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How Putting Out Teal Pumpkins This Halloween Can Save Childrens’ Lives

Halloween is almost upon us, which means that you’re probably heading to stores soon to pick up candies, pumpkins, and decorations for trick-or-treaters to enjoy. While there, you may wanna pick up some toys and blue-green paint for a pumpkin or two, because those teal pumpkins could help same some lives this holiday.

teal pumpkins

Photo courtesy of Food Allergy Research and Education (FARE)

By placing teal pumpkins outside of your home, you become a part of the international Teal Pumpkin Project run by the Food Allergy Research and Education (FARE). Inspired by a mother who didn’t want her children to feel left out on Halloween, the project aims to provide non-food treats to kids suffering from food allergies around the world on the holiday.

Homes that have these pumpkins provide glowsticks, stickers, and other fun non-food treats that children can play with, which hopefully prevents them from eating candies that can induce life-threatening allergenic reactions.

As many as six million children in the United States alone suffer from food allergies, a staggering eight percent of the youth population. Research suggests that that number may increase over time, making awareness of these adverse food reactions all the more important.

This year, FARE hopes to get at least one house with teal pumpkins on every block this year to make an allergy-free Halloween more accessible to all. Those interested in participating simply need to paint a pumpkin the requisite color and place it in view so families with kids that have food allergies know which houses they can go to. There are also signs and fliers you can post to indicate that you have non-food treats available.

If you do choose to participate in this project, you could potentially be saving the lives of kids in your neighborhood that might eat life-threatening treats otherwise.

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The Competitive Eater’s Guide to Maximizing Candy Consumption on Halloween

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It’s Halloween tomorrow. You know what that means. No, not doing candy shooters. Not going out in your skimpiest “sexy candy corn” outfit. Nah, it means it’s time to get chocolate wasted — get this — on actual chocolate. What, did you think trick or treating was just for little kids? Please. This year, Halloween is for the grown-ups, and we’re here to teach you how to do it right.

Foodbeast enlisted the help of world-ranked competitive eater Naader “Freak8r” Reda to map out the best way to eat as much Halloween candy as humanly possible in one sitting. The way we figure, we’re finally old enough to do it without anyone telling us not to. So go on, make five-year-old you proud.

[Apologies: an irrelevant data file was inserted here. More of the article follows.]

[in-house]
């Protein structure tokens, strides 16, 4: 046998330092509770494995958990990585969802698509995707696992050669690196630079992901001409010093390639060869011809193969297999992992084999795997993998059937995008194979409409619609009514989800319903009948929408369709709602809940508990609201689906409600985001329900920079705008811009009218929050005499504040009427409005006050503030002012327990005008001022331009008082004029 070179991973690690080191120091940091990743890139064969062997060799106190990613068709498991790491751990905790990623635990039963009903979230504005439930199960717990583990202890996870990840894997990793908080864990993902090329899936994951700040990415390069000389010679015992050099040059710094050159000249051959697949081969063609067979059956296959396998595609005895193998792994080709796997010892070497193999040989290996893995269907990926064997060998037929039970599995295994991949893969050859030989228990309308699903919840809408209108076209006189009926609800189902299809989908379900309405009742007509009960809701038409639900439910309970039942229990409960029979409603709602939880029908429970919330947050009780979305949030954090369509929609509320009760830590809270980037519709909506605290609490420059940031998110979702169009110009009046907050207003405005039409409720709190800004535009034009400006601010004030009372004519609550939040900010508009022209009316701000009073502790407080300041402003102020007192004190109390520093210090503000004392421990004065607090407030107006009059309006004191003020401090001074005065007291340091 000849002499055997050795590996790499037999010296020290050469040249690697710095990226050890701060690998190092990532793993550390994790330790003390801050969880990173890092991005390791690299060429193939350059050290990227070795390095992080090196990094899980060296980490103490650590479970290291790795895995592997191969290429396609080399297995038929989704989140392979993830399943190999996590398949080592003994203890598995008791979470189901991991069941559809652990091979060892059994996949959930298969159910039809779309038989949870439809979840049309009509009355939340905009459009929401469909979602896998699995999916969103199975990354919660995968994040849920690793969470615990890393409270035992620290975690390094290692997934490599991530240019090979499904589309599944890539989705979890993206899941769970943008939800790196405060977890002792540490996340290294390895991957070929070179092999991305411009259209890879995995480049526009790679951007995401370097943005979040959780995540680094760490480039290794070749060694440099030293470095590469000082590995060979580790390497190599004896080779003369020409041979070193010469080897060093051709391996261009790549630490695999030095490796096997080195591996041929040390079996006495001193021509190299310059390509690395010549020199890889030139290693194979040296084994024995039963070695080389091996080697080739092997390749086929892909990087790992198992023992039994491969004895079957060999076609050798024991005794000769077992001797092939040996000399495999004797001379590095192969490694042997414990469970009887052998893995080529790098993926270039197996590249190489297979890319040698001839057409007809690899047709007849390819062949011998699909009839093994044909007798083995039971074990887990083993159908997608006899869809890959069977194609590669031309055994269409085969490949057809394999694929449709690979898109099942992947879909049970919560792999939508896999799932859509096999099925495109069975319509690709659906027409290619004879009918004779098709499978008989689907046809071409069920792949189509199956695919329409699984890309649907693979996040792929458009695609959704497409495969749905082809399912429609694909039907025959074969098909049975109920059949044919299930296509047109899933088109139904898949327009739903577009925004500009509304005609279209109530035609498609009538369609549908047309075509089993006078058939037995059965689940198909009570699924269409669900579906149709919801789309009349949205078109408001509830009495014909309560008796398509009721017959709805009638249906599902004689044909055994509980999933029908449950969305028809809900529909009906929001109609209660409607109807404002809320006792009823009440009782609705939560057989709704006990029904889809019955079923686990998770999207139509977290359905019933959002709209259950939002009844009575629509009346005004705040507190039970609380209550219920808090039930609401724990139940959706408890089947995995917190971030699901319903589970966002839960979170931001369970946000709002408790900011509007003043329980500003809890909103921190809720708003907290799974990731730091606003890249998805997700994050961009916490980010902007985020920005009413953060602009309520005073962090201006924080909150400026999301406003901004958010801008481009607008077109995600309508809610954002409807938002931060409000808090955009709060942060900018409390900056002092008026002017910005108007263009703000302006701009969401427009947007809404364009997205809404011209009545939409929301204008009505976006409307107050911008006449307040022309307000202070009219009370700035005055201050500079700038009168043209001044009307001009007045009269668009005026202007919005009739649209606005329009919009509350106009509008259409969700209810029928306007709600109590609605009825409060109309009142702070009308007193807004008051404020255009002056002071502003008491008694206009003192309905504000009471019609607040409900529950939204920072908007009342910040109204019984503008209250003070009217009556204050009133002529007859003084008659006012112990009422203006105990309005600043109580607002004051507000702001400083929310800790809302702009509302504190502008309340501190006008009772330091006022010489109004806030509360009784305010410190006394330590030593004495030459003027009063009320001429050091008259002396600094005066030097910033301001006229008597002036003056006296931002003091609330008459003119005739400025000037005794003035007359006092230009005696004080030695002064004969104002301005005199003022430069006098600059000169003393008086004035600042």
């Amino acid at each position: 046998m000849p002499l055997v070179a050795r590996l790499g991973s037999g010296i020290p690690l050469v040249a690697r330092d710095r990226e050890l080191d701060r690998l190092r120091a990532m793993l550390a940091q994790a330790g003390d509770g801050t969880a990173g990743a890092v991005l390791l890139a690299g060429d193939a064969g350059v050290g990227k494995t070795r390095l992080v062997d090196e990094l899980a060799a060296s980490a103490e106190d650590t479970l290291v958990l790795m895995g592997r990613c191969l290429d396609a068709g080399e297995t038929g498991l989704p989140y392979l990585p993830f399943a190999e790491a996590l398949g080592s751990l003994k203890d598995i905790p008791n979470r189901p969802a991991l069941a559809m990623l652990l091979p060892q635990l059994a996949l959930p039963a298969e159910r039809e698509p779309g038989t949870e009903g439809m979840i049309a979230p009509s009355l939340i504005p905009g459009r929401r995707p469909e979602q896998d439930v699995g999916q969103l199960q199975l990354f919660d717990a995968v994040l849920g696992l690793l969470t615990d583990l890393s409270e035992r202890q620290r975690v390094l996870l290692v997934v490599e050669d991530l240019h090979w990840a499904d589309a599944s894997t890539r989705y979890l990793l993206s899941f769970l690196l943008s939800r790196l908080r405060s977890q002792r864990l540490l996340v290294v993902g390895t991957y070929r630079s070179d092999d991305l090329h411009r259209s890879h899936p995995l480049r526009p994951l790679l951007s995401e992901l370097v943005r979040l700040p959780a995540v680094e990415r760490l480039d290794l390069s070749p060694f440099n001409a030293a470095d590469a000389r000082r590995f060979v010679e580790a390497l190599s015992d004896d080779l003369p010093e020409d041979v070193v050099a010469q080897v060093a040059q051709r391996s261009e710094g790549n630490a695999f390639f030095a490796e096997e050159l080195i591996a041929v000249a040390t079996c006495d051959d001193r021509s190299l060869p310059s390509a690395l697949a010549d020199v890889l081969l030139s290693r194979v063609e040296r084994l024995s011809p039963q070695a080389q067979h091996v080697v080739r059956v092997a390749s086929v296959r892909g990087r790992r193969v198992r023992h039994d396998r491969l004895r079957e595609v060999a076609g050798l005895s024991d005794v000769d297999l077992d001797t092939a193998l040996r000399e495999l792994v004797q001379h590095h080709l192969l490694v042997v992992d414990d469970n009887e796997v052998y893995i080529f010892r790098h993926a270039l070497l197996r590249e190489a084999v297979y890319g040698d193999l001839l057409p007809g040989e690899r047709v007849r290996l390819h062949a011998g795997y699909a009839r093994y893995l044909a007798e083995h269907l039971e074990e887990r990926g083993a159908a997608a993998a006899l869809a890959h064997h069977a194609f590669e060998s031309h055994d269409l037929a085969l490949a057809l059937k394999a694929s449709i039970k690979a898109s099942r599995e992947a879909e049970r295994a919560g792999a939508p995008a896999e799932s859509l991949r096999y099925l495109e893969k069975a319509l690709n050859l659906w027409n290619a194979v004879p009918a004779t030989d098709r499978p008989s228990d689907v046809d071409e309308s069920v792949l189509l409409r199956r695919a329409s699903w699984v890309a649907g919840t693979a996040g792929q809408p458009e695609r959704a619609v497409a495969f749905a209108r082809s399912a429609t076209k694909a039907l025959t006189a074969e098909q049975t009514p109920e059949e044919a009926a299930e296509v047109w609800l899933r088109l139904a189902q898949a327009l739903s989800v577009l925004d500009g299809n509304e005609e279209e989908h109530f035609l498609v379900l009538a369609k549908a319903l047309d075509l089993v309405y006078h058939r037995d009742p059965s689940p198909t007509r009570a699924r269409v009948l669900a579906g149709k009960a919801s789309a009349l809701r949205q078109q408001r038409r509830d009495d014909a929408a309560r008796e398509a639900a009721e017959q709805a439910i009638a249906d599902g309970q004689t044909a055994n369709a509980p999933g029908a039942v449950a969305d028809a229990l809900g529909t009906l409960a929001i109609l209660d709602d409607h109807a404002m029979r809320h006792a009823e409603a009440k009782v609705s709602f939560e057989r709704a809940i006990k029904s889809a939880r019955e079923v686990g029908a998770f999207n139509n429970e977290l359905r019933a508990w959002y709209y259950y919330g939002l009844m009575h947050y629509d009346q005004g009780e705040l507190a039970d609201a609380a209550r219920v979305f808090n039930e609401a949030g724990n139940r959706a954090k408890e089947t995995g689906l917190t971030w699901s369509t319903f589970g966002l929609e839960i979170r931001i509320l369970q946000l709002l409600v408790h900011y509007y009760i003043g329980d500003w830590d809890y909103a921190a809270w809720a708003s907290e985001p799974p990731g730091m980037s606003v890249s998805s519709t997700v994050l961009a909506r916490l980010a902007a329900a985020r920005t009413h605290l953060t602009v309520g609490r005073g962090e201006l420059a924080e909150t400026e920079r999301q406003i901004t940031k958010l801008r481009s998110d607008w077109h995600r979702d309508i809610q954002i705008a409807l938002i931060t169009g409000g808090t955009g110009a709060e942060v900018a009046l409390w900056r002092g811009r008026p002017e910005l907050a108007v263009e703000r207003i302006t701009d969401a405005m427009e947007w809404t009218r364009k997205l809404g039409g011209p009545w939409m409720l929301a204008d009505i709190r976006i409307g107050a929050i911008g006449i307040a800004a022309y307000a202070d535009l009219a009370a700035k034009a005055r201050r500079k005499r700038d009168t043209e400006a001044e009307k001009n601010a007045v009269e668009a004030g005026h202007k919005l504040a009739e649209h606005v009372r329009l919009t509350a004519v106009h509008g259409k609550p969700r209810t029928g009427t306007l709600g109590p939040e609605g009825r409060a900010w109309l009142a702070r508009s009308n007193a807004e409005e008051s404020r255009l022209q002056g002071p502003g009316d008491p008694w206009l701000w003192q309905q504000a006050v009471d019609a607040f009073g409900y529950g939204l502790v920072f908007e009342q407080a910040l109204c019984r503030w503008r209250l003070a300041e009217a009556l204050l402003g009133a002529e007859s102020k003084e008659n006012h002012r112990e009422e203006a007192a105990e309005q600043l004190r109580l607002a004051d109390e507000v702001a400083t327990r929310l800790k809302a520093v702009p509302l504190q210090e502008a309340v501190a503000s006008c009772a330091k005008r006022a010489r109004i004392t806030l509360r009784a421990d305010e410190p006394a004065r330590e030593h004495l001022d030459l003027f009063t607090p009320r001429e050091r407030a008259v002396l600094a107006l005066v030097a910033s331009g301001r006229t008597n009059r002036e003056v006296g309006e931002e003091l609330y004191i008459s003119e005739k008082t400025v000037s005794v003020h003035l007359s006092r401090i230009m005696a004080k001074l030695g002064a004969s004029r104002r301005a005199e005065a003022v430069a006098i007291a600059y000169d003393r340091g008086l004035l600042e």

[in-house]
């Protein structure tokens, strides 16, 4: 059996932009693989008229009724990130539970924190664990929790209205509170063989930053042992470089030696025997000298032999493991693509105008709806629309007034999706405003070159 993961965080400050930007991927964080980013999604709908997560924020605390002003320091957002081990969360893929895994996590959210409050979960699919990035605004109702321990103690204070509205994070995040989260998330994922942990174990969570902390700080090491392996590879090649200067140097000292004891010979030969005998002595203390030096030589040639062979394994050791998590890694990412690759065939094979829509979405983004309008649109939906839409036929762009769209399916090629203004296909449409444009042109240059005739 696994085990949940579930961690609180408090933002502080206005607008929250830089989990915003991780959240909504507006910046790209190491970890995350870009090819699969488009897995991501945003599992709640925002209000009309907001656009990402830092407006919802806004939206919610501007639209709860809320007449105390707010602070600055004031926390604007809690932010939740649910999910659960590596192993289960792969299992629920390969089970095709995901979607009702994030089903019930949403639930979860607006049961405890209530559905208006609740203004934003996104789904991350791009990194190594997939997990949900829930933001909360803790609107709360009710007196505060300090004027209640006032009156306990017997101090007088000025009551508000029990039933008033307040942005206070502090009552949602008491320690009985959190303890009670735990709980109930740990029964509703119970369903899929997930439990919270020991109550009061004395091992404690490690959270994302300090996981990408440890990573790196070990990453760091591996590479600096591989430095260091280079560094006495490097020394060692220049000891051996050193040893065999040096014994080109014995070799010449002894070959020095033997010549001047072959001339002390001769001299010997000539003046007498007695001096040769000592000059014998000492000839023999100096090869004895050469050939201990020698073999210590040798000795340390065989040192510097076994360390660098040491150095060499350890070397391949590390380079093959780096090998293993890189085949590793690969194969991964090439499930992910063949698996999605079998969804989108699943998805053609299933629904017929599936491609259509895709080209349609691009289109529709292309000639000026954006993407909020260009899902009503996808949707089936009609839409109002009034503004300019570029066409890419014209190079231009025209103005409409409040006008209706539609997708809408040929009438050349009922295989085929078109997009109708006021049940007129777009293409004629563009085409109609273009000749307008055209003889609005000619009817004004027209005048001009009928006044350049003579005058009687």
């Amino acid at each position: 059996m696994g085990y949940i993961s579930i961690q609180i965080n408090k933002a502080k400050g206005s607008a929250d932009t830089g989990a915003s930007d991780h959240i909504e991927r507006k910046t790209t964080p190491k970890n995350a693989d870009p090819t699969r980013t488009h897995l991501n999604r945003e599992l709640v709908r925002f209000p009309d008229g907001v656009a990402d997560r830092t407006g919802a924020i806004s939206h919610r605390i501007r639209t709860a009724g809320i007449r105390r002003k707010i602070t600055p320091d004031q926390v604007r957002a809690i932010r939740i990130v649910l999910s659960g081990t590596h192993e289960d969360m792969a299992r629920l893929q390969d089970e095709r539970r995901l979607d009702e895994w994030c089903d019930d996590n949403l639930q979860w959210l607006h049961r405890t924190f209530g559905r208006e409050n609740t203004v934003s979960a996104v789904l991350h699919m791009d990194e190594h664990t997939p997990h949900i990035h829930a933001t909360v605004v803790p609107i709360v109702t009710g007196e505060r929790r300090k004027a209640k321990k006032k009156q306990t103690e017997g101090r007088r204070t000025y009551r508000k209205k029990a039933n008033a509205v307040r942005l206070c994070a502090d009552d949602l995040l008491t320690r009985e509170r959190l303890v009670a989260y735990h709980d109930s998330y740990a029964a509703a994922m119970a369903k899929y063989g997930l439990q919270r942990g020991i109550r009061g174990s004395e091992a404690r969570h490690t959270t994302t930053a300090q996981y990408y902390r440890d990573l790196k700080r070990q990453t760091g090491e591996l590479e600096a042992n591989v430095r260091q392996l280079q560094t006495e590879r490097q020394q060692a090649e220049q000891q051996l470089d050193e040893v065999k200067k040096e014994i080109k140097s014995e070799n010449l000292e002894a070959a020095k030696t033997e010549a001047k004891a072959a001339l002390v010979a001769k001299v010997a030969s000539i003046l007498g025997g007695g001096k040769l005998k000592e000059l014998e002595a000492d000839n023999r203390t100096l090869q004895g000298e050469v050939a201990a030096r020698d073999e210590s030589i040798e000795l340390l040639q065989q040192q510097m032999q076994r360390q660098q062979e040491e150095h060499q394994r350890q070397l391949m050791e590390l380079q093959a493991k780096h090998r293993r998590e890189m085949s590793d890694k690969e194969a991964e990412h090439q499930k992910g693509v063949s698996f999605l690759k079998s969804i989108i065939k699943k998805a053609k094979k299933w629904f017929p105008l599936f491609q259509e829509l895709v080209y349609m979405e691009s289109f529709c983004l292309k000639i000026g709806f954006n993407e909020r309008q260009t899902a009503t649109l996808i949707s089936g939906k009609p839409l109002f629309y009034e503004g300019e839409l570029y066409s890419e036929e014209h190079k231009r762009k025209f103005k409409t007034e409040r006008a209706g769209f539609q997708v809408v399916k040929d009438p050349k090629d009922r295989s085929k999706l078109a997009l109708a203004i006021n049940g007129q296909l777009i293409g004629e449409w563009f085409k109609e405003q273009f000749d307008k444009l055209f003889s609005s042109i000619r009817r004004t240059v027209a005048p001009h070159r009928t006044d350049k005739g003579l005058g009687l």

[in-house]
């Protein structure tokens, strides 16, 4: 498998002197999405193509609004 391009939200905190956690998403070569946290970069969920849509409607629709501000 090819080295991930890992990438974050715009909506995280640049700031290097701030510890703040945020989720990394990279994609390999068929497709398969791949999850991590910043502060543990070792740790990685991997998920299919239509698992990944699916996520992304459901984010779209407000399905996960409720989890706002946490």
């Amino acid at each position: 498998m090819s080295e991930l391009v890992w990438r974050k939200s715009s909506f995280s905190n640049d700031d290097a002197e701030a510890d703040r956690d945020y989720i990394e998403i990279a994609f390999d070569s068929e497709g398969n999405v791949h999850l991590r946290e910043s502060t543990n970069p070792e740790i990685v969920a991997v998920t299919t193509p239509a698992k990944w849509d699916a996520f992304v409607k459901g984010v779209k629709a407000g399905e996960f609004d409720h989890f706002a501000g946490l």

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Step 1: Eat light beforehand

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If you want to face your sugary feast pro eater-style, start by eating light the day before and morning of; we’re talking protein shakes and leafy greens. This way, not only is your digestive system nice and clean, but you’re also starving by trick-or-treating time. Perfect for some primo candy-binging.

PicThx Hulagway

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Step 2: Fruity stuff first

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As tempted as you’ll be to reach for a Snickers, chocolates tend to be hard to chew and even harder to swallow. For maximum efficiency, stick to fruity and sour candies first — think Mike & Ikes and Warheads and lollipops. Indulge occasionally in a Reese’s Cup for the jolt of protein and fiber to help temper the inevitable sugar crash.

PicThx Sugarpuss4ever

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Step 3: Keep warm liquids on hand

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Reda recommends using liquids only sparingly (too much fills your stomach and slows you down). But if you must drink, warm beverages like tea and coffee aid digestion.

PicThx epsos

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Step 4: Food coma

If you’re able to follow steps 1 through 3, Reda says, you could “probably eat for over an hour and have a very interesting Halloween night.” Just be prepared to sleep in and feel awful the next morning. You know what they say, “You know you had a good weekend when you’re still recovering two days later.”

Lead PicThx Andrec